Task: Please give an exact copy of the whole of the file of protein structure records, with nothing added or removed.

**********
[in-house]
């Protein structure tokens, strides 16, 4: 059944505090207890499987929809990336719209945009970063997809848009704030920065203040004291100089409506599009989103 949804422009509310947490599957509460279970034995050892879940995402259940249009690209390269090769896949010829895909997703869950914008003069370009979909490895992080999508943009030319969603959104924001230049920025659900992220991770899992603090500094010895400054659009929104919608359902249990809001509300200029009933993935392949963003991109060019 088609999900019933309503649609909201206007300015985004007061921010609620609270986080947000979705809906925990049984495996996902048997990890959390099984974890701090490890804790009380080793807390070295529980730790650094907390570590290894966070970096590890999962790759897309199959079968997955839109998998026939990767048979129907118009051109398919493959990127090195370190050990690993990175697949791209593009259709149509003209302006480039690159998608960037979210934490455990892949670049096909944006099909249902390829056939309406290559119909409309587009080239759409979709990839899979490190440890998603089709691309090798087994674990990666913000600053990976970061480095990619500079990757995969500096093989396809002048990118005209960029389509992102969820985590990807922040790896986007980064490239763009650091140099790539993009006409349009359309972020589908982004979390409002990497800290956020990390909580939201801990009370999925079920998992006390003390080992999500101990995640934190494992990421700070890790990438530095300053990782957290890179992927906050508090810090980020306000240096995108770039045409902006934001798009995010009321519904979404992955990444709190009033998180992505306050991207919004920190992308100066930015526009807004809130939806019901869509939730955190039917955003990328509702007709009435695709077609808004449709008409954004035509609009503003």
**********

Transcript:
[in-house]
């Protein structure tokens, strides 16, 4: 059944505090207890499987929809990336719209945009970063997809848009704030920065203040004291100089409506599009989103 949804422009509310947490599957509460279970034995050892879940995402259940249009690209390269090769896949010829895909997703869950914008003069370009979909490895992080999508943009030319969603959104924001230049920025659900992220991770899992603090500094010895400054659009929104919608359902249990809001509300200029009933993935392949963003991109060019 088609999900019933309503649609909201206007300015985004007061921010609620609270986080947000979705809906925990049984495996996902048997990890959390099984974890701090490890804790009380080793807390070295529980730790650094907390570590290894966070970096590890999962790759897309199959079968997955839109998998026939990767048979129907118009051109398919493959990127090195370190050990690993990175697949791209593009259709149509003209302006480039690159998608960037979210934490455990892949670049096909944006099909249902390829056939309406290559119909409309587009080239759409979709990839899979490190440890998603089709691309090798087994674990990666913000600053990976970061480095990619500079990757995969500096093989396809002048990118005209960029389509992102969820985590990807922040790896986007980064490239763009650091140099790539993009006409349009359309972020589908982004979390409002990497800290956020990390909580939201801990009370999925079920998992006390003390080992999500101990995640934190494992990421700070890790990438530095300053990782957290890179992927906050508090810090980020306000240096995108770039045409902006934001798009995010009321519904979404992955990444709190009033998180992505306050991207919004920190992308100066930015526009807004809130939806019901869509939730955190039917955003990328509702007709009435695709077609808004449709008409954004035509609009503003």